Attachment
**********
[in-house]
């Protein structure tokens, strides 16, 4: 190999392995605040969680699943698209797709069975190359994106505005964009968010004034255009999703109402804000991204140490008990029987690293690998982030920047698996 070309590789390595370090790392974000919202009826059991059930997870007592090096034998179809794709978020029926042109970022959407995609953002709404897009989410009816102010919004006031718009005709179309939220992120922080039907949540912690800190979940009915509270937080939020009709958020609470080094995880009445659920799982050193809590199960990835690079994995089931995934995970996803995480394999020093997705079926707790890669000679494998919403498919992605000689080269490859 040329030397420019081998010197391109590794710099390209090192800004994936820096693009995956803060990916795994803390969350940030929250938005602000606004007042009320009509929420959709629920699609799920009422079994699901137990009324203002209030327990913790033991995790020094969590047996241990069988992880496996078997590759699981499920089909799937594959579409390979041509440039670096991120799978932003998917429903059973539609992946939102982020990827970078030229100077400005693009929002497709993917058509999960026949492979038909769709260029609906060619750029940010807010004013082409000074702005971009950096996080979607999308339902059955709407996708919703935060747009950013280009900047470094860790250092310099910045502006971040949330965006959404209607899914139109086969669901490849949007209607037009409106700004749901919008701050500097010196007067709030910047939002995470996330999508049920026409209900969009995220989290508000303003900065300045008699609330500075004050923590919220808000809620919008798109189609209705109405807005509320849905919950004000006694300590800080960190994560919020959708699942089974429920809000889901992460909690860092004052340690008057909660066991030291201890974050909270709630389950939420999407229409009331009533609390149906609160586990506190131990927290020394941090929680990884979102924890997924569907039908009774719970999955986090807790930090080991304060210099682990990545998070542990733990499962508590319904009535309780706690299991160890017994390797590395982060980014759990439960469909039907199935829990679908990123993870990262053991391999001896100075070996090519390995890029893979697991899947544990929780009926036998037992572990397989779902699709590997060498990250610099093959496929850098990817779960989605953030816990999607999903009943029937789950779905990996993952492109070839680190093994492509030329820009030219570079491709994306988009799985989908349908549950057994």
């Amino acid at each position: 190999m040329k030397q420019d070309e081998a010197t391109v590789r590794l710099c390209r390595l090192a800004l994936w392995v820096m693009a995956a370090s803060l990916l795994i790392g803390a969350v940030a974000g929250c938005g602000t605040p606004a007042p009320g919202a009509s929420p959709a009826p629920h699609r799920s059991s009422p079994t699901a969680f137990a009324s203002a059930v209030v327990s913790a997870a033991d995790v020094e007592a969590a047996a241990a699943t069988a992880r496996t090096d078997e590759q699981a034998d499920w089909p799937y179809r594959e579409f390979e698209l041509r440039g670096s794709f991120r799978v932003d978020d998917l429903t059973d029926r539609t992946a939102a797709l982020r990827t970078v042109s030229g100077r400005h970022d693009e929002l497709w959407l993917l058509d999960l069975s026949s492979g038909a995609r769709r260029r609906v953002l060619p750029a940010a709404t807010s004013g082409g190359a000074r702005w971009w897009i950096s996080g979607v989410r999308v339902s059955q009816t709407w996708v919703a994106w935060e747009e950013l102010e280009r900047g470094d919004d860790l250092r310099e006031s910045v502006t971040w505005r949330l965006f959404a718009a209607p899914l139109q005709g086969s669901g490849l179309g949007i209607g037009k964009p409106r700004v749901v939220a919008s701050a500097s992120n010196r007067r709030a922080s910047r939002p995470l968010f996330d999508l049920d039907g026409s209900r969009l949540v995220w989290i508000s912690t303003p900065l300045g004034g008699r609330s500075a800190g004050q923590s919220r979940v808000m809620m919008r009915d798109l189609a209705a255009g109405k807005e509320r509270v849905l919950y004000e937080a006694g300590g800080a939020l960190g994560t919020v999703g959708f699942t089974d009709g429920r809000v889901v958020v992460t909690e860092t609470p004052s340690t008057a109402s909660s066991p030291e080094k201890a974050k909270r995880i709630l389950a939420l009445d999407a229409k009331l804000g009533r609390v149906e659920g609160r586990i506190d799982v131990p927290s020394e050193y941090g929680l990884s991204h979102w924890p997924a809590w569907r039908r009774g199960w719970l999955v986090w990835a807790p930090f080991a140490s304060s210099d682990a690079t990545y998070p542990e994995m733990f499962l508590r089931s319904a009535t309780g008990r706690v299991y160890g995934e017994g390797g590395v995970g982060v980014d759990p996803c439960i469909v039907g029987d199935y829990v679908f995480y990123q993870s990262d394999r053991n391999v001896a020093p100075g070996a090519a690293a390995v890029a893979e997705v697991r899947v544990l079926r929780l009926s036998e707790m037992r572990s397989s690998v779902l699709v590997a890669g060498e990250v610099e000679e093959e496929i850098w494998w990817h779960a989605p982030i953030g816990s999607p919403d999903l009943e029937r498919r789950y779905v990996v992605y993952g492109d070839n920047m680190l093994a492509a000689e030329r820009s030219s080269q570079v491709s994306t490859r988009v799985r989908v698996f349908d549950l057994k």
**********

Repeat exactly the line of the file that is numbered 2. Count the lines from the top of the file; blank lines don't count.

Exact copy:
């Protein structure tokens, strides 16, 4: 190999392995605040969680699943698209797709069975190359994106505005964009968010004034255009999703109402804000991204140490008990029987690293690998982030920047698996 070309590789390595370090790392974000919202009826059991059930997870007592090096034998179809794709978020029926042109970022959407995609953002709404897009989410009816102010919004006031718009005709179309939220992120922080039907949540912690800190979940009915509270937080939020009709958020609470080094995880009445659920799982050193809590199960990835690079994995089931995934995970996803995480394999020093997705079926707790890669000679494998919403498919992605000689080269490859 040329030397420019081998010197391109590794710099390209090192800004994936820096693009995956803060990916795994803390969350940030929250938005602000606004007042009320009509929420959709629920699609799920009422079994699901137990009324203002209030327990913790033991995790020094969590047996241990069988992880496996078997590759699981499920089909799937594959579409390979041509440039670096991120799978932003998917429903059973539609992946939102982020990827970078030229100077400005693009929002497709993917058509999960026949492979038909769709260029609906060619750029940010807010004013082409000074702005971009950096996080979607999308339902059955709407996708919703935060747009950013280009900047470094860790250092310099910045502006971040949330965006959404209607899914139109086969669901490849949007209607037009409106700004749901919008701050500097010196007067709030910047939002995470996330999508049920026409209900969009995220989290508000303003900065300045008699609330500075004050923590919220808000809620919008798109189609209705109405807005509320849905919950004000006694300590800080960190994560919020959708699942089974429920809000889901992460909690860092004052340690008057909660066991030291201890974050909270709630389950939420999407229409009331009533609390149906609160586990506190131990927290020394941090929680990884979102924890997924569907039908009774719970999955986090807790930090080991304060210099682990990545998070542990733990499962508590319904009535309780706690299991160890017994390797590395982060980014759990439960469909039907199935829990679908990123993870990262053991391999001896100075070996090519390995890029893979697991899947544990929780009926036998037992572990397989779902699709590997060498990250610099093959496929850098990817779960989605953030816990999607999903009943029937789950779905990996993952492109070839680190093994492509030329820009030219570079491709994306988009799985989908349908549950057994």